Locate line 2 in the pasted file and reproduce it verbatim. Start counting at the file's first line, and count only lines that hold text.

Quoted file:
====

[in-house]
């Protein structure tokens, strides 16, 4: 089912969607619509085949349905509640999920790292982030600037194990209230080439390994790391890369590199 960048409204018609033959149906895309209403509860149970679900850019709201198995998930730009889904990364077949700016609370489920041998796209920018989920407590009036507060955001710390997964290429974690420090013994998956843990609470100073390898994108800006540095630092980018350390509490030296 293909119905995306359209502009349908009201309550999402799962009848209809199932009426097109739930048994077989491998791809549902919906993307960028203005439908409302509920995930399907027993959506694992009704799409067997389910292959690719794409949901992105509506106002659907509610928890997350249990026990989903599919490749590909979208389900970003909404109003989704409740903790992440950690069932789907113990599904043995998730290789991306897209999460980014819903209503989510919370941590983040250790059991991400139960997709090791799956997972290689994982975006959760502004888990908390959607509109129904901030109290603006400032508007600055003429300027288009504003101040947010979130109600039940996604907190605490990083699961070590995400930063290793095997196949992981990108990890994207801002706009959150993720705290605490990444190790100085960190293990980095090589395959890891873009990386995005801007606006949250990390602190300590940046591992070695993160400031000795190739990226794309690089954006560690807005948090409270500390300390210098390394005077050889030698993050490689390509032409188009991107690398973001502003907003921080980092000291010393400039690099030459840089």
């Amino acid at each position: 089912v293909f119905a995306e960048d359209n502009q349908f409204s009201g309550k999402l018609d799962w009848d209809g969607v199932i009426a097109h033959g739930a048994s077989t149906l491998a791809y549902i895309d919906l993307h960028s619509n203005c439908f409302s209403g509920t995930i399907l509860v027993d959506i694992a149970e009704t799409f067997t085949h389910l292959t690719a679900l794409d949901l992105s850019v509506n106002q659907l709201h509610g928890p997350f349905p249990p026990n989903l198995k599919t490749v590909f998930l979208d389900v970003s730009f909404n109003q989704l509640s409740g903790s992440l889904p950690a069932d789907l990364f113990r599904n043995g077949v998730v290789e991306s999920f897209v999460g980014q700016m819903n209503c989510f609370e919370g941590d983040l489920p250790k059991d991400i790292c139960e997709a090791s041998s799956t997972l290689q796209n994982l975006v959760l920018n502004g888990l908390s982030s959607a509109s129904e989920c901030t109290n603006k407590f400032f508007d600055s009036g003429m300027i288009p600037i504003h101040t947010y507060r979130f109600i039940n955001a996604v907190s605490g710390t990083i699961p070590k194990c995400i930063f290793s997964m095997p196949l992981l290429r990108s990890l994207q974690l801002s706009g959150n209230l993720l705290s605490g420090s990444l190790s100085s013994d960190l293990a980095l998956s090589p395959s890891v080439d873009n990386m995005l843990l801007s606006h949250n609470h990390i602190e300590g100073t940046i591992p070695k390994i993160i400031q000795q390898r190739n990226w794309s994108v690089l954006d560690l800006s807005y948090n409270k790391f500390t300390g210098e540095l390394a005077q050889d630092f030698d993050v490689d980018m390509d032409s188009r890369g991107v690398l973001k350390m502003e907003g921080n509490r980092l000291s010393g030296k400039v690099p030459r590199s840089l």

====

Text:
């Protein structure tokens, strides 16, 4: 089912969607619509085949349905509640999920790292982030600037194990209230080439390994790391890369590199 960048409204018609033959149906895309209403509860149970679900850019709201198995998930730009889904990364077949700016609370489920041998796209920018989920407590009036507060955001710390997964290429974690420090013994998956843990609470100073390898994108800006540095630092980018350390509490030296 293909119905995306359209502009349908009201309550999402799962009848209809199932009426097109739930048994077989491998791809549902919906993307960028203005439908409302509920995930399907027993959506694992009704799409067997389910292959690719794409949901992105509506106002659907509610928890997350249990026990989903599919490749590909979208389900970003909404109003989704409740903790992440950690069932789907113990599904043995998730290789991306897209999460980014819903209503989510919370941590983040250790059991991400139960997709090791799956997972290689994982975006959760502004888990908390959607509109129904901030109290603006400032508007600055003429300027288009504003101040947010979130109600039940996604907190605490990083699961070590995400930063290793095997196949992981990108990890994207801002706009959150993720705290605490990444190790100085960190293990980095090589395959890891873009990386995005801007606006949250990390602190300590940046591992070695993160400031000795190739990226794309690089954006560690807005948090409270500390300390210098390394005077050889030698993050490689390509032409188009991107690398973001502003907003921080980092000291010393400039690099030459840089």